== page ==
Toronto Film Society presented Miracle in Milan (1954) on Sunday, April 23, 2023 as part of the Season 75 Sunday Afternoon Film Buffs Series, Programme 7.
Directed by: Vittorio de Sica. Produced by: Produziono de Sica, in co-operation with E.N.I.C. (Ente Nazionale Industrie Cinematografiche). Screenplay: Cesare Zavattini and Vittorio de Sica, with Suso Cecchi d’Amico, Mario Chiari, and Adolfo Franci, based on a story by Cesare Zavattini, from his novel “Toto, il buono”. Director of Photography: G.R. Aldo. Sound: Bruno Brunacci. Cameraman: Gianni de Vananzo. Editor: Eraldo de Roma. Special photographic effects: Ned Mann. Musical direction: Alessandro Cicognini.
Cast: Francesco Golisano (Toto), Brunella Bovo (Edwige), Emma Gramatica (Lolotta), Paolo Stoppa (Rappi), Guglielmo Barnabo (The Rich Man), Anna Carena (The Proud Lady), Alba Arnova (The Statue), Flora Cambi (Unhappy Girl in Love) Virgilio Riento (Sergeant), Arturo Bragaglia (Alfredo), Erminio Spalla (Gaetano), Angelo Prioli (Commandant), Francesco Rissone (Second Commandant).
What I Wanted to Say in Miracle in Milan by Vittorio de Sica (from the Miracle in Milan screenplay, published 1968 by The Orion Press).
In spite of the fact that in reality things are quite different, often in fiction we read about the power and heartlessness of the rich and the humble resignation of the poor. The struggle is unequal; but the poor man, by dint of prodigious courage and presence of mind, emerges victorious in the end, just when it seems as if he is faded to succumb. Very often, love is his guiding force, inciting him to victory. Thus, once again, virtue triumphs and evil is punished.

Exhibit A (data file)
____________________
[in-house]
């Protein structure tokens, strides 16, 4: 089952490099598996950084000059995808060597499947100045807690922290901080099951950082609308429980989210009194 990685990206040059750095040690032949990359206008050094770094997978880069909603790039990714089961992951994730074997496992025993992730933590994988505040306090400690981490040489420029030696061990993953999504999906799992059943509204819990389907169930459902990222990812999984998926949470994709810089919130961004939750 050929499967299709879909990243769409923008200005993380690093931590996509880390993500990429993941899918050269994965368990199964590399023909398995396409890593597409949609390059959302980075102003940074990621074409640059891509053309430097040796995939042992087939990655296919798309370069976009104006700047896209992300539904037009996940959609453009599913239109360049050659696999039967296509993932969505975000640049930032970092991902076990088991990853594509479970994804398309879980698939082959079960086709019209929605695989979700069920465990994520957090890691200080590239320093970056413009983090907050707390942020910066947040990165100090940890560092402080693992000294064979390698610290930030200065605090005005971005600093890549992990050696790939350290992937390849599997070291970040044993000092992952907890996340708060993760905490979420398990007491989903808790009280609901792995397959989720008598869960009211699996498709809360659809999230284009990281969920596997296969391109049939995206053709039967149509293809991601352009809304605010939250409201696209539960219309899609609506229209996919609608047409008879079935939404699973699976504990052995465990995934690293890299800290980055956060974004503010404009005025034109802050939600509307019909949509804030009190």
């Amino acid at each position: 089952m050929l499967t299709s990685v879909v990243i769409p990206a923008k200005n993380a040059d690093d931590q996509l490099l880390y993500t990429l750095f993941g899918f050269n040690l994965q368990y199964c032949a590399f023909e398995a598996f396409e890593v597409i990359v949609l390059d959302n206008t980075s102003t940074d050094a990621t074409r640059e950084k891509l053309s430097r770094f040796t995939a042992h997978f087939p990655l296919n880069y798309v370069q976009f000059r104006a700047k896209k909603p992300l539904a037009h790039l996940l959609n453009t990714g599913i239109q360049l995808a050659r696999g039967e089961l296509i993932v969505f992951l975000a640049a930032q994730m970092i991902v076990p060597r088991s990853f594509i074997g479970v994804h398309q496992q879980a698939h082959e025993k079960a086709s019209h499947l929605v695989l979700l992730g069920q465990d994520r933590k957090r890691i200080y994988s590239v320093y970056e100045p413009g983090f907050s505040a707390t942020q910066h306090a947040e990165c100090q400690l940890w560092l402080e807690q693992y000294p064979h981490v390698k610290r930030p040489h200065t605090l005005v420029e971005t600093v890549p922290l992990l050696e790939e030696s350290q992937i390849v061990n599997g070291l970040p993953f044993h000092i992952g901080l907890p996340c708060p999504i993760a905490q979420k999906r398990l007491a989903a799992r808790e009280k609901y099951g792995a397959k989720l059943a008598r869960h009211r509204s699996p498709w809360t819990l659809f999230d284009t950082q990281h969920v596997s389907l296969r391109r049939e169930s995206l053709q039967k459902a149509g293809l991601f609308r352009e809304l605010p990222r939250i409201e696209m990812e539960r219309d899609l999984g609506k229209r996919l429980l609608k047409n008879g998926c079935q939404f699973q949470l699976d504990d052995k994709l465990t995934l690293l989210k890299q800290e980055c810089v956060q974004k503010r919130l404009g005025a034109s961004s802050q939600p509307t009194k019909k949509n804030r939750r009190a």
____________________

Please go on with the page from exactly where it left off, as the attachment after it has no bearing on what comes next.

Miracle in Milan, despite certain realistic overtones capable of very, even antithetical, interpretations on the social level, is simply a fairy story and only intended as such. I must admit that I was enchanted by the idea that I, too, could make my contribution – using the most up-to-date means of expression, the cinema – to the eternal moments of the rich man and the poor man that is handed down from the past, for the instruction of children and as a warning to adults.
It is true that my people have already attained happiness after their own fashion; precisely because they are destitute, these people still feel – as the majority of ordinary men perhaps no longer do – the living warmth of a ray of winter sunshine, the simple poetry of the wind. They greet water with the same pure joy as St. Francis did. And what if the water turns out to be gasoline? They rejoiced in it just as much, simply because it can become a fire, a light to brighten their darkness.
They are poor, then, but they are not outcasts. They are not in conflict with so-called civilized society but draw precariously on its fringes, a situation arrived at by a systematic paring down of all their needs, by return to our primitive state of being that is in large part voluntary; in other words, a life in which, as in no other, miracles find their true place. They believe in them without reservation; they adapt themselves to miracles with the greatest of ease as the logical solution to their problems and to a great extent, to desires that have indeed little or nothing to do with the material necessities of life.
They want things to be better than they are. Here the miracle comes to pass that will bring happiness to people who have scarcely the means to feed themselves, a miracle accomplished in peace and in joy, without malice, without the rancor of vengeance. It is a fable, then, a fable of our times, if you will; but the story it tells is as old as all mankind.
I have been asked how and why I made Miracle in Milan. I cannot give a precise answer, however much I ransacked my memory in search of the state of mind that preceded the birth of this film and that accomplished its laborious realization.
I think, however, all the trimmings aside, what decided and won me over to the idea imagined by Zavattini was, as always, the humanity of the central figure who, beneath his present disguises, is again closely related to the characters of the worker and child in Bicycle Thief and the boys in Shoeshine.